Format

Send to

Choose Destination
See comment in PubMed Commons below
Anat Rec (Hoboken). 2011 Apr;294(4):645-63. doi: 10.1002/ar.21355. Epub 2011 Mar 2.

Evolution of the muscles of facial expression in a monogamous ape: evaluating the relative influences of ecological and phylogenetic factors in hylobatids.

Author information

1
Department of Physical Therapy, Duquesne University, 600 Forbes Avenue, Pittsburgh, PA 15282, USA. burrows@duq.edu

Abstract

Facial expression is a communication mode produced by facial (mimetic) musculature. Hylobatids (gibbons and siamangs) have a poorly documented facial display repertoire and little is known about their facial musculature. These lesser apes represent an opportunity to test hypotheses related to the evolution of primate facial musculature as they are the only hominoid with a monogamous social structure, and thus live in very small groups. Primate species living in large groups with numerous social relationships, such as chimpanzees and rhesus macaques, have been shown to have a complex facial display repertoire and a high number of discrete facial muscles. The present study was designed to examine the relative influence of social structure and phylogeny on facial musculature evolution by comparing facial musculature complexity among hylobatids, chimpanzees, and rhesus macaques. Four faces were dissected from four hylobatid species. Morphology, attachments, three-dimensional relationships, and variation among specimens were noted and compared to rhesus macaques and chimpanzees. Microanatomical characteristics of the orbicularis oris muscle were also compared. Facial muscles of hylobatids were generally gracile and less complex than both the rhesus macaque and chimpanzee. Microanatomically, the orbicularis oris muscle of hylobatids was relatively loosely packed with muscle fibers. These results indicate that environmental and social factors may have been important in determining morphology and complexity of facial musculature in the less social hylobatids and that they may not have experienced as strong selection pressure for mimetic muscle complexity as other, more social primates.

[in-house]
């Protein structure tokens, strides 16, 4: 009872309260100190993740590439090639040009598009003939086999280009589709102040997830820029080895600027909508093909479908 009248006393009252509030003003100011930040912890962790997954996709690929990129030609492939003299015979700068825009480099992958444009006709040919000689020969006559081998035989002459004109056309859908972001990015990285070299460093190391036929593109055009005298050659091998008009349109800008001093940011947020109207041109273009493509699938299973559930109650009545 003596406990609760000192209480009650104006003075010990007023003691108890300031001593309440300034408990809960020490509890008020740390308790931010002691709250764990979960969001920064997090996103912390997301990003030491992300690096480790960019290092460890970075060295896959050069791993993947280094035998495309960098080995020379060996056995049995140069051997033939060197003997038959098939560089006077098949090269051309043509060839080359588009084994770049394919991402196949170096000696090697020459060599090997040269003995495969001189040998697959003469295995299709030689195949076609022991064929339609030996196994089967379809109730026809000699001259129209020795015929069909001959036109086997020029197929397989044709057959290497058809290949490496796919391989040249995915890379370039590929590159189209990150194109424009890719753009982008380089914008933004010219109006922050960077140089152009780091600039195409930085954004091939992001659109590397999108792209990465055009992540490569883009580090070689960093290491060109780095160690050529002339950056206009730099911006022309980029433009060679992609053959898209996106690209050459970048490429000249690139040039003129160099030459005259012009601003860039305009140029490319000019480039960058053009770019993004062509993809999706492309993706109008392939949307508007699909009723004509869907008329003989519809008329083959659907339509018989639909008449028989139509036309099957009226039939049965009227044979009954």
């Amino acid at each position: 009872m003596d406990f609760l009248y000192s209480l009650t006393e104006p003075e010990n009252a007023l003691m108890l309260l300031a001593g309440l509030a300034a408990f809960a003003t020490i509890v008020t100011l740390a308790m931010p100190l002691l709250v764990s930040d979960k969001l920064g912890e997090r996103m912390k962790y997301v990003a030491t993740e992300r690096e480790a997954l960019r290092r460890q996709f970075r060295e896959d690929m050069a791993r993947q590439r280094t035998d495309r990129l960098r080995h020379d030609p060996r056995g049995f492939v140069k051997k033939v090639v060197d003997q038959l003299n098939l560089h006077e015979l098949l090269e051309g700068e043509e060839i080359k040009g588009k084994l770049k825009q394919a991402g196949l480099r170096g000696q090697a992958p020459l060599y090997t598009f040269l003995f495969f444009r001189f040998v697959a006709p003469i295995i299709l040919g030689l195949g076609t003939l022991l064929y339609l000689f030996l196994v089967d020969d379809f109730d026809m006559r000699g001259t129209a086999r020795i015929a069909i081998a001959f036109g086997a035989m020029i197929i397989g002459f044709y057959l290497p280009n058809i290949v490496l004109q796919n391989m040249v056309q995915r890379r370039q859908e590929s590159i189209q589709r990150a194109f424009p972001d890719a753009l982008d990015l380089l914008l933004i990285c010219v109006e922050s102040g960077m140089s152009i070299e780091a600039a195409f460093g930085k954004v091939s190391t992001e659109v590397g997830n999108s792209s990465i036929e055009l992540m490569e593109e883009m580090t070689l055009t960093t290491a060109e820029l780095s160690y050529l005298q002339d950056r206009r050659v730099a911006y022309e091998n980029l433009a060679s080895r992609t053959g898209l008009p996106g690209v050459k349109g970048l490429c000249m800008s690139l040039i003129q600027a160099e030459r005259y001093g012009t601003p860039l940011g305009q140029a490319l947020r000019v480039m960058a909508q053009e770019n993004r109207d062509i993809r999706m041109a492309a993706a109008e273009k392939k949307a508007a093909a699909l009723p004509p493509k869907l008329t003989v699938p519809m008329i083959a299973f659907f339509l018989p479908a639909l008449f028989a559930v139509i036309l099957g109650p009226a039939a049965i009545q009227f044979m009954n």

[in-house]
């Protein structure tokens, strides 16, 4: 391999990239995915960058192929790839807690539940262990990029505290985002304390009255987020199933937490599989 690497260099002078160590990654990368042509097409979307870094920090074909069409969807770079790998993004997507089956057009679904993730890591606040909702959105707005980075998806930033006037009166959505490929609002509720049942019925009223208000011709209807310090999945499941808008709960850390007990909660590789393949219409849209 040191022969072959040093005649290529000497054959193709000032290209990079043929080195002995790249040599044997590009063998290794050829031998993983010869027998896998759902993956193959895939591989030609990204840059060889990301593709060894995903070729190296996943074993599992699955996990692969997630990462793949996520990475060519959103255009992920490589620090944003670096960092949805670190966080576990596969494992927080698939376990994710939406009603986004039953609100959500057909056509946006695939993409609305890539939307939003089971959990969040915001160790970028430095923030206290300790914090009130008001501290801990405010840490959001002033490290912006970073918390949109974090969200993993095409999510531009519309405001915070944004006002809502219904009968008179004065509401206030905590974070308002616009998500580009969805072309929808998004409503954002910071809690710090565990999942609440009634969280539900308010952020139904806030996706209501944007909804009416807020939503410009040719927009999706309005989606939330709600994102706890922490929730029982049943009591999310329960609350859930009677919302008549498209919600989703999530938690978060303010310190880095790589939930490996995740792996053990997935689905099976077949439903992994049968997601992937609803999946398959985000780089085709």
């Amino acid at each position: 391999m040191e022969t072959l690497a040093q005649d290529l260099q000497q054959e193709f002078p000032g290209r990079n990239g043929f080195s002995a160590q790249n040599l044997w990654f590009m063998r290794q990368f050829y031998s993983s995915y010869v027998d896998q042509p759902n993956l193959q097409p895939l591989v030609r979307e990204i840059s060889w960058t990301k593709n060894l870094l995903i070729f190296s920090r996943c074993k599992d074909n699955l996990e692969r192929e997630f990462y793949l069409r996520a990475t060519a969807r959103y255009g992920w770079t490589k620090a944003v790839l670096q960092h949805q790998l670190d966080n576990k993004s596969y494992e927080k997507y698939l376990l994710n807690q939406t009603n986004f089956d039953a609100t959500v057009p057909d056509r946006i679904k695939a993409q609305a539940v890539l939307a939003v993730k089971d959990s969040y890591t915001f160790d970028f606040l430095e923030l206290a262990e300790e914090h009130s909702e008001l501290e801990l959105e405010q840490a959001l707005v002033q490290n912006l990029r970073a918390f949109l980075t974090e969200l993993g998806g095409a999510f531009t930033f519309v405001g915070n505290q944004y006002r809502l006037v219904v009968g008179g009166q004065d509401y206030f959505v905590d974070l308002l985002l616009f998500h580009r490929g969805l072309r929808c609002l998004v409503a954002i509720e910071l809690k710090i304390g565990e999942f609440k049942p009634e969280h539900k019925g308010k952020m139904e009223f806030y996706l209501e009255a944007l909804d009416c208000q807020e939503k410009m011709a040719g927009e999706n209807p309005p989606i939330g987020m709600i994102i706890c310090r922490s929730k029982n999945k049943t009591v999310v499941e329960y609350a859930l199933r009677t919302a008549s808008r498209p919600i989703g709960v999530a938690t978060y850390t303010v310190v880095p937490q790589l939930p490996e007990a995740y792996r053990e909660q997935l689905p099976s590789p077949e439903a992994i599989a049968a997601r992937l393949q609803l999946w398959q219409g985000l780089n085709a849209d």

PMID:
21370494
DOI:
10.1002/ar.21355
[Indexed for MEDLINE]
Free full text
PubMed Commons home

PubMed Commons

0 comments
How to join PubMed Commons

    Supplemental Content

    Full text links

    Icon for Wiley
    Loading ...
    Support Center